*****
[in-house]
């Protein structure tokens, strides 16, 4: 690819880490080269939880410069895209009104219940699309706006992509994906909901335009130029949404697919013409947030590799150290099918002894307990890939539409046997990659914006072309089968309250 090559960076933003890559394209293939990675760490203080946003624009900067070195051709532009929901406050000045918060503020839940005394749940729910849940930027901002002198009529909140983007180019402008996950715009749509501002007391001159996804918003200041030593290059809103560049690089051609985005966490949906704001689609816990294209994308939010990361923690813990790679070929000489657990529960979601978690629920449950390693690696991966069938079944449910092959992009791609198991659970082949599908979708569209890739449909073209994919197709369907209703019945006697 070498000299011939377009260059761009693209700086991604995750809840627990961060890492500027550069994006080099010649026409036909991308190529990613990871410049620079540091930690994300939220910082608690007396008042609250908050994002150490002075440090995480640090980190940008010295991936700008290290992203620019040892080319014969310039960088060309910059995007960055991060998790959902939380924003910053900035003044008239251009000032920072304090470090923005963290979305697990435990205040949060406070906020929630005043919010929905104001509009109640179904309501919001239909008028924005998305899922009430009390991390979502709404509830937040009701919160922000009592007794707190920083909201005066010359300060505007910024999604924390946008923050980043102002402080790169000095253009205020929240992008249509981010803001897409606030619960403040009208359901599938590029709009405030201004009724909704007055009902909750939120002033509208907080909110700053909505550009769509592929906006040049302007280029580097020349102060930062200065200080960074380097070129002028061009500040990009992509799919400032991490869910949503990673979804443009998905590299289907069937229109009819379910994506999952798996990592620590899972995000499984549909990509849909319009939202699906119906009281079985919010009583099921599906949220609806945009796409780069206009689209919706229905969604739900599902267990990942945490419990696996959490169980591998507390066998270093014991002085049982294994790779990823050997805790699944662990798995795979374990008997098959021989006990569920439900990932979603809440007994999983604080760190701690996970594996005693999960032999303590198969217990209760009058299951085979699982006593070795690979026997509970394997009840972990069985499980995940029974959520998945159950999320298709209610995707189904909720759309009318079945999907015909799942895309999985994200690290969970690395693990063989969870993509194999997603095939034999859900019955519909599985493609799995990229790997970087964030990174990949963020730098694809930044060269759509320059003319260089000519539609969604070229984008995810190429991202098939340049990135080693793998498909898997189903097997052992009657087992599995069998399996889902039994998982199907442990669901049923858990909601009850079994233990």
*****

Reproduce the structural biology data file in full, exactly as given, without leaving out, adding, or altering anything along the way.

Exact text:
[in-house]
């Protein structure tokens, strides 16, 4: 690819880490080269939880410069895209009104219940699309706006992509994906909901335009130029949404697919013409947030590799150290099918002894307990890939539409046997990659914006072309089968309250 090559960076933003890559394209293939990675760490203080946003624009900067070195051709532009929901406050000045918060503020839940005394749940729910849940930027901002002198009529909140983007180019402008996950715009749509501002007391001159996804918003200041030593290059809103560049690089051609985005966490949906704001689609816990294209994308939010990361923690813990790679070929000489657990529960979601978690629920449950390693690696991966069938079944449910092959992009791609198991659970082949599908979708569209890739449909073209994919197709369907209703019945006697 070498000299011939377009260059761009693209700086991604995750809840627990961060890492500027550069994006080099010649026409036909991308190529990613990871410049620079540091930690994300939220910082608690007396008042609250908050994002150490002075440090995480640090980190940008010295991936700008290290992203620019040892080319014969310039960088060309910059995007960055991060998790959902939380924003910053900035003044008239251009000032920072304090470090923005963290979305697990435990205040949060406070906020929630005043919010929905104001509009109640179904309501919001239909008028924005998305899922009430009390991390979502709404509830937040009701919160922000009592007794707190920083909201005066010359300060505007910024999604924390946008923050980043102002402080790169000095253009205020929240992008249509981010803001897409606030619960403040009208359901599938590029709009405030201004009724909704007055009902909750939120002033509208907080909110700053909505550009769509592929906006040049302007280029580097020349102060930062200065200080960074380097070129002028061009500040990009992509799919400032991490869910949503990673979804443009998905590299289907069937229109009819379910994506999952798996990592620590899972995000499984549909990509849909319009939202699906119906009281079985919010009583099921599906949220609806945009796409780069206009689209919706229905969604739900599902267990990942945490419990696996959490169980591998507390066998270093014991002085049982294994790779990823050997805790699944662990798995795979374990008997098959021989006990569920439900990932979603809440007994999983604080760190701690996970594996005693999960032999303590198969217990209760009058299951085979699982006593070795690979026997509970394997009840972990069985499980995940029974959520998945159950999320298709209610995707189904909720759309009318079945999907015909799942895309999985994200690290969970690395693990063989969870993509194999997603095939034999859900019955519909599985493609799995990229790997970087964030990174990949963020730098694809930044060269759509320059003319260089000519539609969604070229984008995810190429991202098939340049990135080693793998498909898997189903097997052992009657087992599995069998399996889902039994998982199907442990669901049923858990909601009850079994233990």